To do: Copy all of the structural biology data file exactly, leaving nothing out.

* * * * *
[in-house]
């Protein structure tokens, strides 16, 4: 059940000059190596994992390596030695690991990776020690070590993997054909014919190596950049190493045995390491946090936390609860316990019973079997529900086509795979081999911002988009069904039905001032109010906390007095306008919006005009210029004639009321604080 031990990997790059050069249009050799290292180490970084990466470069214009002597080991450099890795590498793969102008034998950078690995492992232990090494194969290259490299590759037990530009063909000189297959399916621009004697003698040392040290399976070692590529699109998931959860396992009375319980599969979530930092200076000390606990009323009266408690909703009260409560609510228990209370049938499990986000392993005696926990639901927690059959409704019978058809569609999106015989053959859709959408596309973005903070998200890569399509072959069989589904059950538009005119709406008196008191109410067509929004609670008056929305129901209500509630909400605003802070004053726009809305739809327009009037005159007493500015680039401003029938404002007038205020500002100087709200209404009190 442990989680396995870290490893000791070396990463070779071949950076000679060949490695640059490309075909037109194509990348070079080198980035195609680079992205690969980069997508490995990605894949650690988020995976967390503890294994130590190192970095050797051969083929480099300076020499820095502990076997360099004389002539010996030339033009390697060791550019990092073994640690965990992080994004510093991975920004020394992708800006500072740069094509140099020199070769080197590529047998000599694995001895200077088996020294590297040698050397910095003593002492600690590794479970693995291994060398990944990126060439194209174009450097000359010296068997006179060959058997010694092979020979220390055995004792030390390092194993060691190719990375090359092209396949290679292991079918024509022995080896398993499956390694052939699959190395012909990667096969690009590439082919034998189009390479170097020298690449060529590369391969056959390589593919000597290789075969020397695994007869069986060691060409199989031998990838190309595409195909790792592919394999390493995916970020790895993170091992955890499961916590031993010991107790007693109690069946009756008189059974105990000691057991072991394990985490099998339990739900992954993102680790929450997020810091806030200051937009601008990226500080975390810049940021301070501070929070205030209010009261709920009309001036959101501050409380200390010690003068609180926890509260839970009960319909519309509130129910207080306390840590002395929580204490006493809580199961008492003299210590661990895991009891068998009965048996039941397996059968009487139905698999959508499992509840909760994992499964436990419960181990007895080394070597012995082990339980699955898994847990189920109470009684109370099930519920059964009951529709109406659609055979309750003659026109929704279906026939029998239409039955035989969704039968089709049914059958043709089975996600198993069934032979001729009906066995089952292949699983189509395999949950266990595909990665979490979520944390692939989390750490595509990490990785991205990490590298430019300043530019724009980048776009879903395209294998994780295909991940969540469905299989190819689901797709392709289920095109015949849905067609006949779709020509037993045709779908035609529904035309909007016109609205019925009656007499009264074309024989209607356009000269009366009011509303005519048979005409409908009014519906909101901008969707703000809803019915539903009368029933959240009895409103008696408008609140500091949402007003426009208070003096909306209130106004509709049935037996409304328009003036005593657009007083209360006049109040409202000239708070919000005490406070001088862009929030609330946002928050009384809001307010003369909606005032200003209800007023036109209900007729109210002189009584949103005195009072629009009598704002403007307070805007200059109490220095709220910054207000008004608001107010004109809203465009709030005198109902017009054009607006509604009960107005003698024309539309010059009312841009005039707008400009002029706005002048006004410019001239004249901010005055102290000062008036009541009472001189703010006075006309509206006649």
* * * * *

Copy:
[in-house]
């Protein structure tokens, strides 16, 4: 059940000059190596994992390596030695690991990776020690070590993997054909014919190596950049190493045995390491946090936390609860316990019973079997529900086509795979081999911002988009069904039905001032109010906390007095306008919006005009210029004639009321604080 031990990997790059050069249009050799290292180490970084990466470069214009002597080991450099890795590498793969102008034998950078690995492992232990090494194969290259490299590759037990530009063909000189297959399916621009004697003698040392040290399976070692590529699109998931959860396992009375319980599969979530930092200076000390606990009323009266408690909703009260409560609510228990209370049938499990986000392993005696926990639901927690059959409704019978058809569609999106015989053959859709959408596309973005903070998200890569399509072959069989589904059950538009005119709406008196008191109410067509929004609670008056929305129901209500509630909400605003802070004053726009809305739809327009009037005159007493500015680039401003029938404002007038205020500002100087709200209404009190 442990989680396995870290490893000791070396990463070779071949950076000679060949490695640059490309075909037109194509990348070079080198980035195609680079992205690969980069997508490995990605894949650690988020995976967390503890294994130590190192970095050797051969083929480099300076020499820095502990076997360099004389002539010996030339033009390697060791550019990092073994640690965990992080994004510093991975920004020394992708800006500072740069094509140099020199070769080197590529047998000599694995001895200077088996020294590297040698050397910095003593002492600690590794479970693995291994060398990944990126060439194209174009450097000359010296068997006179060959058997010694092979020979220390055995004792030390390092194993060691190719990375090359092209396949290679292991079918024509022995080896398993499956390694052939699959190395012909990667096969690009590439082919034998189009390479170097020298690449060529590369391969056959390589593919000597290789075969020397695994007869069986060691060409199989031998990838190309595409195909790792592919394999390493995916970020790895993170091992955890499961916590031993010991107790007693109690069946009756008189059974105990000691057991072991394990985490099998339990739900992954993102680790929450997020810091806030200051937009601008990226500080975390810049940021301070501070929070205030209010009261709920009309001036959101501050409380200390010690003068609180926890509260839970009960319909519309509130129910207080306390840590002395929580204490006493809580199961008492003299210590661990895991009891068998009965048996039941397996059968009487139905698999959508499992509840909760994992499964436990419960181990007895080394070597012995082990339980699955898994847990189920109470009684109370099930519920059964009951529709109406659609055979309750003659026109929704279906026939029998239409039955035989969704039968089709049914059958043709089975996600198993069934032979001729009906066995089952292949699983189509395999949950266990595909990665979490979520944390692939989390750490595509990490990785991205990490590298430019300043530019724009980048776009879903395209294998994780295909991940969540469905299989190819689901797709392709289920095109015949849905067609006949779709020509037993045709779908035609529904035309909007016109609205019925009656007499009264074309024989209607356009000269009366009011509303005519048979005409409908009014519906909101901008969707703000809803019915539903009368029933959240009895409103008696408008609140500091949402007003426009208070003096909306209130106004509709049935037996409304328009003036005593657009007083209360006049109040409202000239708070919000005490406070001088862009929030609330946002928050009384809001307010003369909606005032200003209800007023036109209900007729109210002189009584949103005195009072629009009598704002403007307070805007200059109490220095709220910054207000008004608001107010004109809203465009709030005198109902017009054009607006509604009960107005003698024309539309010059009312841009005039707008400009002029706005002048006004410019001239004249901010005055102290000062008036009541009472001189703010006075006309509206006649």